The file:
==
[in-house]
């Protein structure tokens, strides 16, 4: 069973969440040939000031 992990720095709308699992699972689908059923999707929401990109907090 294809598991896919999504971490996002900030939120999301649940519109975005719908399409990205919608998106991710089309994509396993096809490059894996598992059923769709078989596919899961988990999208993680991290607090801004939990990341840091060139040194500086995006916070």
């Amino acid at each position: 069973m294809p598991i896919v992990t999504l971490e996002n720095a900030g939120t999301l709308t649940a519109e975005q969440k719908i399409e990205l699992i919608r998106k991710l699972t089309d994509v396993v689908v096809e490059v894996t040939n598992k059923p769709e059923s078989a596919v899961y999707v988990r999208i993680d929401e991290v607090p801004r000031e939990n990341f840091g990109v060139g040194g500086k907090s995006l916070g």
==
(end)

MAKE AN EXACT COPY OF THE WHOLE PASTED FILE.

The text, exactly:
[in-house]
């Protein structure tokens, strides 16, 4: 069973969440040939000031 992990720095709308699992699972689908059923999707929401990109907090 294809598991896919999504971490996002900030939120999301649940519109975005719908399409990205919608998106991710089309994509396993096809490059894996598992059923769709078989596919899961988990999208993680991290607090801004939990990341840091060139040194500086995006916070």
């Amino acid at each position: 069973m294809p598991i896919v992990t999504l971490e996002n720095a900030g939120t999301l709308t649940a519109e975005q969440k719908i399409e990205l699992i919608r998106k991710l699972t089309d994509v396993v689908v096809e490059v894996t040939n598992k059923p769709e059923s078989a596919v899961y999707v988990r999208i993680d929401e991290v607090p801004r000031e939990n990341f840091g990109v060139g040194g500086k907090s995006l916070g």